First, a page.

Debbie:  I read that when you were five or six, you started drawing on the church notebooks with...The ones that had the rough, grainy fabrics. [laughs] Though you weren't supposed to, you loved the feeling of the crayons on the fabric. Did anybody ever discover your secret behavior, or is this something that you were doing surreptitiously?

Richard:  I can still remember that tactile feel of scratchy notebooks and what the crayons were doing. I thought, "Well, this is cool." All the other guys were drawing World War II bomber planes and explosions. I was drawing wedding dresses. I wasn't even really...It was, "Well, this is what I wanna draw."

Debbie:  Your grandfather got The New York Times every day. When you were about 10, you were looking through it and came upon the coverage of the Paris couture collections. This was in the early '60s, and there were all these beautiful, elegant fashion illustrations of Givenchy and Dior.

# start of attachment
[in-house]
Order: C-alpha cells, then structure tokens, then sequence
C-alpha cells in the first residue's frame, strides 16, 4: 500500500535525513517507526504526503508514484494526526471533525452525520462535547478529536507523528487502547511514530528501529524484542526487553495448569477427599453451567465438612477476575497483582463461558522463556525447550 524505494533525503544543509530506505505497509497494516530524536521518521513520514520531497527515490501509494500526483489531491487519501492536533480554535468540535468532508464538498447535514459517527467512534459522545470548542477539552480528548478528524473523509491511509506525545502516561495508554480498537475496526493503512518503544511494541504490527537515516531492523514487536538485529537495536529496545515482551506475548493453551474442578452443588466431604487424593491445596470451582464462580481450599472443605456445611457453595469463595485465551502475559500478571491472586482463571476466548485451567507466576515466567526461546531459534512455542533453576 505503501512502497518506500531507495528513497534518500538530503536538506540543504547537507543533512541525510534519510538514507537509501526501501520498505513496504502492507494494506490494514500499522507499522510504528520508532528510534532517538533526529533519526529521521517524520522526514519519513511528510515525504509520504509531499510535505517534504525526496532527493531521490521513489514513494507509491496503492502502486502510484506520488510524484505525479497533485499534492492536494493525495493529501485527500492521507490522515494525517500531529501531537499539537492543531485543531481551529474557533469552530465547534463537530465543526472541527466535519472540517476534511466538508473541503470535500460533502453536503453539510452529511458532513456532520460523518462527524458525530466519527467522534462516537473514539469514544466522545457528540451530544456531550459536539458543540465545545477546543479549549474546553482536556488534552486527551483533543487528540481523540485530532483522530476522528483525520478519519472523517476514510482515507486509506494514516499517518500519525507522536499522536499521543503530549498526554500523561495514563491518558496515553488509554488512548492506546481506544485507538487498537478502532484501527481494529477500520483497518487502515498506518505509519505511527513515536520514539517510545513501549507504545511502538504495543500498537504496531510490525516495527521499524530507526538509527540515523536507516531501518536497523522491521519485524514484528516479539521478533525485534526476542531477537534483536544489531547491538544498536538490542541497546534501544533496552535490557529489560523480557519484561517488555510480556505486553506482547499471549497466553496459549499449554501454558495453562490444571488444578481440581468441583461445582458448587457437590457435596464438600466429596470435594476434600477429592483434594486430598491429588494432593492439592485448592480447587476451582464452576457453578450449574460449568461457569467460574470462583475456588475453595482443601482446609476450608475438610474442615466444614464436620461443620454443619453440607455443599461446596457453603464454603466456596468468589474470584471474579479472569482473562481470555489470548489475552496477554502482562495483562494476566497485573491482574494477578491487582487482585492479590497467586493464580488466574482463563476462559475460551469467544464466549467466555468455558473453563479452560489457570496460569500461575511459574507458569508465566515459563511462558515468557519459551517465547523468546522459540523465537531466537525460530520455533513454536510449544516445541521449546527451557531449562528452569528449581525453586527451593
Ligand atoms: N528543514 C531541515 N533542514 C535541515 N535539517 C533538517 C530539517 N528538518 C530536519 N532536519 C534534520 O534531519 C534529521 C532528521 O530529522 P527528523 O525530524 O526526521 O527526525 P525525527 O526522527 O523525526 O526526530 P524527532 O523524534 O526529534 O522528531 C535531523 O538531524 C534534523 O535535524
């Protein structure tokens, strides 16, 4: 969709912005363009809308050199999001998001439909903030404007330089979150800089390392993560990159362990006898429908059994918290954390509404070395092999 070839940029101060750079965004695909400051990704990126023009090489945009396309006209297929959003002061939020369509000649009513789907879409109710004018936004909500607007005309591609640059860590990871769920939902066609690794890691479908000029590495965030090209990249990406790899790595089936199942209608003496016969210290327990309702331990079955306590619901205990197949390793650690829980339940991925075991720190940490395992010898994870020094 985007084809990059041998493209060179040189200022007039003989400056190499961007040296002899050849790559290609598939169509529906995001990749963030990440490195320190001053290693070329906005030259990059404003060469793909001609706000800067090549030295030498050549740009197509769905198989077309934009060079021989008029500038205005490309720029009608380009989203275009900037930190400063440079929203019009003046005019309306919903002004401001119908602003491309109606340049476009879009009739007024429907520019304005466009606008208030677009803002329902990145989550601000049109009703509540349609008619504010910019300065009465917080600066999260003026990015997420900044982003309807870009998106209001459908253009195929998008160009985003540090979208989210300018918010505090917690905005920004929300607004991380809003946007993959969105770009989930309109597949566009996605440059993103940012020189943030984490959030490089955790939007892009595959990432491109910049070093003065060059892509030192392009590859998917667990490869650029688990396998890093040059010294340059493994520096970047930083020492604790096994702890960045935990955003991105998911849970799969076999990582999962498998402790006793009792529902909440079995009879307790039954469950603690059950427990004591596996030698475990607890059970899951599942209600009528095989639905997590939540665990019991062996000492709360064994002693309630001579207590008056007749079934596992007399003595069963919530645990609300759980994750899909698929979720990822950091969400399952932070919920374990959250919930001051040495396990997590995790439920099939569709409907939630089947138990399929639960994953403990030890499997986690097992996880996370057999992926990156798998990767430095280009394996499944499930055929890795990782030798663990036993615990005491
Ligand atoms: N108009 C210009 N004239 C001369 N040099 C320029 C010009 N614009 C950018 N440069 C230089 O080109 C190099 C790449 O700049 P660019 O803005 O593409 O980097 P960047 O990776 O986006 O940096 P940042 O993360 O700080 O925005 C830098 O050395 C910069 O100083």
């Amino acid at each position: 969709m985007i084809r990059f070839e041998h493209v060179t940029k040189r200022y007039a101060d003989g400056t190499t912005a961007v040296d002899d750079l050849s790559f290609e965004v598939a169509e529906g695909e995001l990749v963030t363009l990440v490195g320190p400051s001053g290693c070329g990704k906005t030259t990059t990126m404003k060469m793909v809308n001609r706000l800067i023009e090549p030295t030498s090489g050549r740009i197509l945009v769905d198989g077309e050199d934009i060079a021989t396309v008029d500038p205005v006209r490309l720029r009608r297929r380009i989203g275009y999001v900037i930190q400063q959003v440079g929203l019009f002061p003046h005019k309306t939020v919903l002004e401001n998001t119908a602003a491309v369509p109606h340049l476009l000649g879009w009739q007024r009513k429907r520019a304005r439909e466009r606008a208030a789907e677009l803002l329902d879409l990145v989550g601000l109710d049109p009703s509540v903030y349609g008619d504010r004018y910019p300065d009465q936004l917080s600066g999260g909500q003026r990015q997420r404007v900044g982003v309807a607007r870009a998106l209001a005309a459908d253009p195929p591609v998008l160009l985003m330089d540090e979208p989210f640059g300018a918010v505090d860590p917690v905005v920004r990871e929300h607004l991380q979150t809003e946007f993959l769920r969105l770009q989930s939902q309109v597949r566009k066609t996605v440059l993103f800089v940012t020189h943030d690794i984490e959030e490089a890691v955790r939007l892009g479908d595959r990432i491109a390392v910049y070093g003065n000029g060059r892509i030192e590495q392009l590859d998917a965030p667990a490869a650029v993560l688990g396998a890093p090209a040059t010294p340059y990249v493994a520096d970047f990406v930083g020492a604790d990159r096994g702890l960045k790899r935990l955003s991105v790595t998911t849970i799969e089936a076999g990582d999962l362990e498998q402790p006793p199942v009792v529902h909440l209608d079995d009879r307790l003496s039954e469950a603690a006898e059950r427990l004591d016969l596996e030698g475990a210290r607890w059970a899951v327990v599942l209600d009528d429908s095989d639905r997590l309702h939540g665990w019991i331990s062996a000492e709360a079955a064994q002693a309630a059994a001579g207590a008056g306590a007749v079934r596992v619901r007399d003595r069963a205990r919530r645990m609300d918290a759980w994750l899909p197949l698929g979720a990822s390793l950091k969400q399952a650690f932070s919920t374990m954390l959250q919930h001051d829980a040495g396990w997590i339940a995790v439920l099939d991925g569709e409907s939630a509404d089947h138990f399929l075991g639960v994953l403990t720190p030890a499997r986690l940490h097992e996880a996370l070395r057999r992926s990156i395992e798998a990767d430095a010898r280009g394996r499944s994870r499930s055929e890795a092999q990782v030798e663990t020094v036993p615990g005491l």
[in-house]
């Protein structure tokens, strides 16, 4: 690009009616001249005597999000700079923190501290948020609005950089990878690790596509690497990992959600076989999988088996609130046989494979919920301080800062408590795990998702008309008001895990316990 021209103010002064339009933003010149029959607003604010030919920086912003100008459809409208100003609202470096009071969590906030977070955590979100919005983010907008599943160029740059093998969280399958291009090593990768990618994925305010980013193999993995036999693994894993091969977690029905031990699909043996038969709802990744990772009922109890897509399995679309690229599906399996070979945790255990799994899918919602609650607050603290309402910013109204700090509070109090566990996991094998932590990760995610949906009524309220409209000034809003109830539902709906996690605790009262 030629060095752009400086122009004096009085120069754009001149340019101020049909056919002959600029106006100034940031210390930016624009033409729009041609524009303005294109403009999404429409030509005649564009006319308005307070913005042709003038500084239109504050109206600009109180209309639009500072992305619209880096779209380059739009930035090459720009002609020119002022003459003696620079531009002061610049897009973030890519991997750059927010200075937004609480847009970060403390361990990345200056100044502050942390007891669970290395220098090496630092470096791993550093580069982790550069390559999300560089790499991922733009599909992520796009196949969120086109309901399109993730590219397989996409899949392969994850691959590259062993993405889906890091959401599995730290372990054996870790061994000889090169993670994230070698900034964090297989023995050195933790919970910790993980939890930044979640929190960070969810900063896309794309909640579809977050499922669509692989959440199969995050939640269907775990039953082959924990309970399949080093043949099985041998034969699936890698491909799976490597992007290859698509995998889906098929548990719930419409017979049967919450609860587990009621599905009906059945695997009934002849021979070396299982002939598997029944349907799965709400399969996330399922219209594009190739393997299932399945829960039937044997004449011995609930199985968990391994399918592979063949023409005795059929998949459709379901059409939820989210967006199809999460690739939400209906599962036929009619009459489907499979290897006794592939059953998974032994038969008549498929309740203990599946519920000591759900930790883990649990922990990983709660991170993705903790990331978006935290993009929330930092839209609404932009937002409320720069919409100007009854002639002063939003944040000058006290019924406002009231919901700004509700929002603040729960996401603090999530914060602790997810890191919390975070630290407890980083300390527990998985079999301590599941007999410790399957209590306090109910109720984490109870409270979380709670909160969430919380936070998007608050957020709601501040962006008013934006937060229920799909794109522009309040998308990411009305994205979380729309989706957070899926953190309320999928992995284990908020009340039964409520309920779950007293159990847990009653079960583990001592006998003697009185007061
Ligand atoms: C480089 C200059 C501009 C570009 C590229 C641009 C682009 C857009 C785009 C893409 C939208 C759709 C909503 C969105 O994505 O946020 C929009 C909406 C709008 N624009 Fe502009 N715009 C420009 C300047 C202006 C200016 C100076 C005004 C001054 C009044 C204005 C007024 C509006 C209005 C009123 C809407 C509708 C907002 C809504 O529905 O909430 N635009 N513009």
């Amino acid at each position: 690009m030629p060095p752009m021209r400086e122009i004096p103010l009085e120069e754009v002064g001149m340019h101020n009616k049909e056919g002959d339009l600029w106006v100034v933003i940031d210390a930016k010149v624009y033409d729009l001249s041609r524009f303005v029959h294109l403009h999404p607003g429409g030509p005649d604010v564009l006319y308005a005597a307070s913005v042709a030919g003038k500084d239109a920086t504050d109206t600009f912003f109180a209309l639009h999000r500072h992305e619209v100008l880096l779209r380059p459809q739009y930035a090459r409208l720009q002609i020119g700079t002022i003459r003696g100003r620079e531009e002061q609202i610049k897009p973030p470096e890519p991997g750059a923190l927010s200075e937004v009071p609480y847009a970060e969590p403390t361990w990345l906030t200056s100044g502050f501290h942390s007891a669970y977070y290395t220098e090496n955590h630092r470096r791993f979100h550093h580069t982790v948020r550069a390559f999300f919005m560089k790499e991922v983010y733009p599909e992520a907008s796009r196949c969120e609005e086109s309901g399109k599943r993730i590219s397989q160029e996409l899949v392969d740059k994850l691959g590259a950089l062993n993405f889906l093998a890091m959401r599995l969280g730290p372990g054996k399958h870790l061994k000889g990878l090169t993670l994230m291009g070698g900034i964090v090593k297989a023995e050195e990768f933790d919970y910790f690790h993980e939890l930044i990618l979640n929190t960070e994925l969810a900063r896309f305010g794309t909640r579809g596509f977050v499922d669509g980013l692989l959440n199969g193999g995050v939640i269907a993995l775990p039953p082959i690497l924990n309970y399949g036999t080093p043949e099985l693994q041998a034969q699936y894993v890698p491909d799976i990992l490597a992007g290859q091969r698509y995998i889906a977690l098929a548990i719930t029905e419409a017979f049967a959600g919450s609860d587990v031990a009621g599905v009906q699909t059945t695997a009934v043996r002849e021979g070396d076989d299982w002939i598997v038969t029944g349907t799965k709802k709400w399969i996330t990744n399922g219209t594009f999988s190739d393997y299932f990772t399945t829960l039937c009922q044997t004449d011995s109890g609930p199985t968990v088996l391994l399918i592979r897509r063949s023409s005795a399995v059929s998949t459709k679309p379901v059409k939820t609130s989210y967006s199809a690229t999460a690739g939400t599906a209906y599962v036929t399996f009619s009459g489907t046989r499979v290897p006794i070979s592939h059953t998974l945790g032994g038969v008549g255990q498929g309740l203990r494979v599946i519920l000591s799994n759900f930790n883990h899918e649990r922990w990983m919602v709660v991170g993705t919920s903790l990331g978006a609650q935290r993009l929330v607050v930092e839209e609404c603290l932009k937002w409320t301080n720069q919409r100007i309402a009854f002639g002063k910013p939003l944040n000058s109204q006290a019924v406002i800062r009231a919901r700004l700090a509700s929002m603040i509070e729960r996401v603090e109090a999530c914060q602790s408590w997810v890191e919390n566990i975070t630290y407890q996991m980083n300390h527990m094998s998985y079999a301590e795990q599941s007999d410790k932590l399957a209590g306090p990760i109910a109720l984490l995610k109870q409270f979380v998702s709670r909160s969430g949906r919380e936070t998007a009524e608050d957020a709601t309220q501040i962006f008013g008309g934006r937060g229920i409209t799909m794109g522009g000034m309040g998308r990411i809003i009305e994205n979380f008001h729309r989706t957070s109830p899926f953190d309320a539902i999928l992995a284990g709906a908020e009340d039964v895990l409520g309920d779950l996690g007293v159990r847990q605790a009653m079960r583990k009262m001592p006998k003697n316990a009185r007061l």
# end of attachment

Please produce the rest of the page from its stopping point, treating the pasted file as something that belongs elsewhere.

I read that you thought, "Oh, my God! How can someone make these beautiful drawings with just a few lines and give out all that information?" That is such a perfect description of what a great illustrator can do.

Richard:  It's interesting. I remember exactly that moment of looking at those drawings, and that feeling, and thinking, "How did I even know what to process out of that?" It was such an intense, visceral, emotional reaction to it. There's was no turning back. I've gone back to The New York Times microfilm to look at those drawings.

They're exquisite, and they were everything I've ever worked for as an illustrator, which is telling something in a way that brings the viewer in and can be effortless.

Debbie:  At 13, you moved to Iceland, where you said that all the men look like Mick Jagger. I'm like, wow. [laughs] Really? That's the first time I've ever heard that.

Richard:  Yeah.